The western flanks of Brush Mountain expose Upper Ordovician through Lower Devonian limestones and sandstones, whereas easily eroded shales of the Middle and Upper Devonian form the floor of the Logan Valley west of Altoona and Tyrone. Upper Devonian and Lower Mississippian shales and sandstones underlie the eastern escarpment of Allegheny Mountain, and Lower to Middle Mississippian sandstones form the summit. From there westward the bedrock consists of Middle Mississippian through Upper Pennsylvania mostly terrigenous rocks.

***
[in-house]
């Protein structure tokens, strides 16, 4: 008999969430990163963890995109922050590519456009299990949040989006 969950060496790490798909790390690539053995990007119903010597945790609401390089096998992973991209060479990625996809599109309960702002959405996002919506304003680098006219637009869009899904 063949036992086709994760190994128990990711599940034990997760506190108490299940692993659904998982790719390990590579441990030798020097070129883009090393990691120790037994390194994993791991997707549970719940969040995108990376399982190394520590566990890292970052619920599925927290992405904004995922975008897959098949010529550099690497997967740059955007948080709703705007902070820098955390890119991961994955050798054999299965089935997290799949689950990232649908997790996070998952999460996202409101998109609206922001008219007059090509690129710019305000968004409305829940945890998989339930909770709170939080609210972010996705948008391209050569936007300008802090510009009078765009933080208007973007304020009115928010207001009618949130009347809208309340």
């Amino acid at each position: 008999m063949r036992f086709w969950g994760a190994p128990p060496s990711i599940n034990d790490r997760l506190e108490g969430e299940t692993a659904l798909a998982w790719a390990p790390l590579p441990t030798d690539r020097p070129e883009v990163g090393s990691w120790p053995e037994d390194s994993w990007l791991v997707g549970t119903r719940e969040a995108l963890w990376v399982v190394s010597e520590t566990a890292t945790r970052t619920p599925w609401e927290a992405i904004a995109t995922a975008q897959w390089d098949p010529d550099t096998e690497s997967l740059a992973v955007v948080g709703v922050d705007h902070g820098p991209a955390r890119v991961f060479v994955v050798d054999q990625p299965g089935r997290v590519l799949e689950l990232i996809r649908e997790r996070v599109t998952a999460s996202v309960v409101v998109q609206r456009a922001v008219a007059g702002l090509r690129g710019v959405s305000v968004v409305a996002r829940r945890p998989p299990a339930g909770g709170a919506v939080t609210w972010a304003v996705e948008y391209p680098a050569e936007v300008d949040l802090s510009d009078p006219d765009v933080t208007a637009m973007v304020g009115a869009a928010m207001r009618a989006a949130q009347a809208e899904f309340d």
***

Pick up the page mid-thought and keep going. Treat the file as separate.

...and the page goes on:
Lower Silurian Tuscarora sandstones derived from erosion of the Taconic highlands to the east gave way to mudrocks and carbonates in the Silurian.  During this transition, the amount of clastic material decreased upward until, by the end of the Silurian, the rocks comprise fossiliferous marine limestones.  The Tuscarora Sandstone acts as the major ridge former in the Ridge and Valley Province.  Although we will not be able to examine it close up, it is very noticeable as nearly ubiquitous boulder fields and talus deposits of white sandstone crowning the upper slopes of the higher ridges. Lower Devonian rocks in central Pennsylvania range from bioclastic shelf carbonates to very coarse-grained sandstones, the result of fluctuating shallow marine depths and increasing clastic input from the east. Sea level continued to fluctuate through the Middle Devonian with carbonates replacing clastics replacing carbonates. By this time, the Acadian orogeny was taking place on the eastern margin of Laurentia.  Faill (1985, 1999) found no evidence of Acadian deformational structures in Pennsylvania west of the Piedmont, but noted that sedimentological changes provide a good record of the event. Numerous K-bentonites within the upper Onondaga and lower Marcellus formations (Tioga ash falls) demonstrate that the Acadian orogeny was under way by that time.